By Indiewire | Indiewire June 5, 2001 at 2:0AM
BIZ: New York Prod Co's Talk Shop; Pitches, Escaping Hollywood, and DV
by A. G. Basoli
(indieWIRE/06.05.01) -- "Do you accept unsolicited scripts?" asked an audience member to the four participants of the New York Women in Film and Television (NYWIFT) industry panel "Hollywood on the Hudson" last Thursday night. The answer, from panelists Anthony Bregman of Good Machine ("Human Nature"), Amy Robinson ("After Hours") of Amy Robinson Productions, Dylan Leiner, Senior VP of Acquisitions and Production at Sony Pictures Classics ("Crouching Tiger, Hidden Dragon"), and Steven Haft of Haft Entertainment ("Dead Poet's Society"), was a gloomy, unanimous "no."
"We simply don't have the manpower to cover material that is not solicited," Bregman said. "We do look at movies, though, especially shorts." Steven Haft and Amy Robinson agreed that agent representation is not the only option. "Send us a letter saying, 'Here's what we've written and here's what it's about,'" said Steven Haft. "Clue us in. We really do read the letters, and sometimes we call somebody up and ask them for the script."
Robinson concurred: "Put your writing in the letter," she said. "Two of the movies I made 'After Hours' and 'Once Around' were unrepresented." The most empowering suggestion came from Dylan Leiner: "It's really important to know the company you're considering sending stuff to," he said. "Make an inquiry about them just to find out how they work."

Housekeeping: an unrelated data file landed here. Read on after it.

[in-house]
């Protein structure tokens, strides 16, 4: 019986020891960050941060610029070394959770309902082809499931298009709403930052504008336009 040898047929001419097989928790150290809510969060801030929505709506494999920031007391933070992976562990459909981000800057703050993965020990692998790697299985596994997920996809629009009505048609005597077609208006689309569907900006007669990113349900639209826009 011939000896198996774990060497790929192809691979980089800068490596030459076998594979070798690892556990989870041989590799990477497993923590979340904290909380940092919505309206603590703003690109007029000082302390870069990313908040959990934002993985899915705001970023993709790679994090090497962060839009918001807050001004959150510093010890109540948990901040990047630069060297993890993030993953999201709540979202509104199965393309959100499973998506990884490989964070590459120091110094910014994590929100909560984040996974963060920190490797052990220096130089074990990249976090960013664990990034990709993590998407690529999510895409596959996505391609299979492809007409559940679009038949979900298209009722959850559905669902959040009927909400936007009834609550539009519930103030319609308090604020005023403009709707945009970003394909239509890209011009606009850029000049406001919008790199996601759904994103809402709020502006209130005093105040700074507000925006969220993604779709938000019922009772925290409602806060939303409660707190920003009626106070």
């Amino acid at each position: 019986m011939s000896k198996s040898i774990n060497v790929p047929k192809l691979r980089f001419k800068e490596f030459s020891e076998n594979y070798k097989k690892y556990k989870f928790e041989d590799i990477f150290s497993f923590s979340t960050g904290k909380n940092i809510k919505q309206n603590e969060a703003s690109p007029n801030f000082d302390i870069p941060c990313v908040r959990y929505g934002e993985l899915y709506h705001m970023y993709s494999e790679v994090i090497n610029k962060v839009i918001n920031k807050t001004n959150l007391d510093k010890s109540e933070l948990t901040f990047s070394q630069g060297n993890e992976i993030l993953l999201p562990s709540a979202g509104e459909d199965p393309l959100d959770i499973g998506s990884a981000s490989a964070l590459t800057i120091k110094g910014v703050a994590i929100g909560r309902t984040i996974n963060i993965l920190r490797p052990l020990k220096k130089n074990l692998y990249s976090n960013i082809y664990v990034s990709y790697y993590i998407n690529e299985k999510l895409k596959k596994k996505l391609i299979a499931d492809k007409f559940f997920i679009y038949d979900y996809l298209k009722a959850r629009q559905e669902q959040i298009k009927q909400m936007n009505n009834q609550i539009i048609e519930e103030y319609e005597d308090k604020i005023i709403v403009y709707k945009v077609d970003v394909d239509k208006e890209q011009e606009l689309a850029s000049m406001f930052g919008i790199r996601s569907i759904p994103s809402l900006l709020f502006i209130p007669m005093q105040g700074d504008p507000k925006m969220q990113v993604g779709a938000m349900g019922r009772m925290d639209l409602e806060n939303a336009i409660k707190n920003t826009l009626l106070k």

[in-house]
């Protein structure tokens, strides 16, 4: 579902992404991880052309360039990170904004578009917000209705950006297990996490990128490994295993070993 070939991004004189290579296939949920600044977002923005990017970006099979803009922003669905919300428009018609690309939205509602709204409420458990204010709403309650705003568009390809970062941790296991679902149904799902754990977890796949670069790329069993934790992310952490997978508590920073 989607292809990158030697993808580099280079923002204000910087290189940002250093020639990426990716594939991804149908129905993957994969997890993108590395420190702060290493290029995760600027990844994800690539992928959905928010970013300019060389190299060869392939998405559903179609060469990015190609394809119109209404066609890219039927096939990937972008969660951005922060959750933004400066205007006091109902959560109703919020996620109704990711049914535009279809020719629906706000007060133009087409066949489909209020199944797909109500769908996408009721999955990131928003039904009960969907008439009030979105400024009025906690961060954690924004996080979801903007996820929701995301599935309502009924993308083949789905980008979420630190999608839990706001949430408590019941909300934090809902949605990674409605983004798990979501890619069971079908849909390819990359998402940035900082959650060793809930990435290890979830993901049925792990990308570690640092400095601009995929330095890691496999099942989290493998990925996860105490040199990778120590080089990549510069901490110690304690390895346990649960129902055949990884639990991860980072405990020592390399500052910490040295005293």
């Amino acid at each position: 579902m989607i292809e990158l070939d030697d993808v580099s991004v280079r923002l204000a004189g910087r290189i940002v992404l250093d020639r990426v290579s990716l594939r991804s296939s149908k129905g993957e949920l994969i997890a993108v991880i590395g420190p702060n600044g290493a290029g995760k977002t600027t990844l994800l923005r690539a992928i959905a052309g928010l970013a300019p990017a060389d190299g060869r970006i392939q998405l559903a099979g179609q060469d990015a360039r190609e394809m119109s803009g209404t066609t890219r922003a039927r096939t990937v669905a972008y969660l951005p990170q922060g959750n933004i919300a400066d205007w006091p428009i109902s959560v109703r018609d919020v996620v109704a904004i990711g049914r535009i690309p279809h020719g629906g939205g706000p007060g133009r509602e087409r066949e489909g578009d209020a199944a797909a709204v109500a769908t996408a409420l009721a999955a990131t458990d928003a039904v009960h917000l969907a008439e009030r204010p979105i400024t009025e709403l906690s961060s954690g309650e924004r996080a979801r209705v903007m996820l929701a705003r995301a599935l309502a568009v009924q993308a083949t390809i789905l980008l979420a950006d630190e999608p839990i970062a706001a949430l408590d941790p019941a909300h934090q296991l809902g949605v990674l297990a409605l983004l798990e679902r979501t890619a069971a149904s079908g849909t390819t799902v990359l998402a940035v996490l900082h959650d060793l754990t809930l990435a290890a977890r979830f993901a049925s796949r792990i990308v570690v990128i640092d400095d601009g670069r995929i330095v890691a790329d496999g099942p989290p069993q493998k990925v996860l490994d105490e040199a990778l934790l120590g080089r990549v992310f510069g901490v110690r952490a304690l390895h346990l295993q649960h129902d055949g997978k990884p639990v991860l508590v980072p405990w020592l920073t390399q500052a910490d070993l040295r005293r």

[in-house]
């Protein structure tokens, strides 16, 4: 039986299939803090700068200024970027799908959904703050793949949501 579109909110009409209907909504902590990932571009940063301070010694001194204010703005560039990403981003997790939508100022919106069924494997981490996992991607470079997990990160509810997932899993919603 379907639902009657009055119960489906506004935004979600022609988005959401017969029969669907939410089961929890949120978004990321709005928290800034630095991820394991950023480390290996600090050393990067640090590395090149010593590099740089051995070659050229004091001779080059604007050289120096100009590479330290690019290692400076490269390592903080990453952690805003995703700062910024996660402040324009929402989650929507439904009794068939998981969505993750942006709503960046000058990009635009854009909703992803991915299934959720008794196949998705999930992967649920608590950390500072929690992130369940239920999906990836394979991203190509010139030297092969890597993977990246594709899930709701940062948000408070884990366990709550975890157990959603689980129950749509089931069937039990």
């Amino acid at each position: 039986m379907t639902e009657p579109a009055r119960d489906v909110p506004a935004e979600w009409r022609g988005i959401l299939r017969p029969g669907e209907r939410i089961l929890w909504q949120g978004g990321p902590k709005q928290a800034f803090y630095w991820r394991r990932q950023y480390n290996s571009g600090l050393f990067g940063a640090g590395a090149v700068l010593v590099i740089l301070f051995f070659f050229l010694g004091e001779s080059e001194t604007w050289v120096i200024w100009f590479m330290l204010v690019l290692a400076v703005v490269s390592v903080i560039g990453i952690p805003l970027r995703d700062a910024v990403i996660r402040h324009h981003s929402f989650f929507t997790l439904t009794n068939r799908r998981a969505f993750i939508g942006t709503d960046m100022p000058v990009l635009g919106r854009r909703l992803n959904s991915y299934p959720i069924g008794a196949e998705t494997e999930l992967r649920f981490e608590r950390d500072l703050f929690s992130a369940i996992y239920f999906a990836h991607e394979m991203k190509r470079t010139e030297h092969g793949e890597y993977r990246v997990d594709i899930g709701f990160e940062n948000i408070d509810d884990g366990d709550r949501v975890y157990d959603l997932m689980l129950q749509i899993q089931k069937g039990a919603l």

If nothing else, the third installment of the series "Film in the City," produced by Anne Bobroff-Hajal for NYWIFT offered just that, a close look at some Gotham-based movers and shakers whose films often travel the silk road to the Oscars via Hollywood connections. With the goal to provide their audience with an inside perspective on the unique character of each New York feature production company, the NYWIFT assembled panelists with close ties with major Hollywood entities. Sony Pictures Classics is a New York-originated "arthouse" division of a major LA studio; Amy Robinson and Steven Haft are New Yorkers who work here and make films for Hollywood.
Moderated by Film/television producer Cynthia Griffin ("Sex, Longing and Christopher Durang"), topics ranged from de rigeur development/production criteria to basic "what does it mean to be a producer," to the even more basic "why New York," to the just plain obvious "how will digital impact the industry." Luckily, the answers were often very entertaining, as well as informative.
Legendary producer David Brown who launched Steven Spielberg's career and produced, among others, "Jaws," "The Sting," "Cocoon," and "The Player" and most recently the multi-Oscar-nominated "Chocolat," participated in the first part of the panel. "Not even his wife knows, what a producer is," Brown said. "As the director George Stevens told me decades and decades ago, 'Every great film is made over the dead body of the executives.' The producer is a visionary, the first on the film, the last to go. In charge of much more than the budget."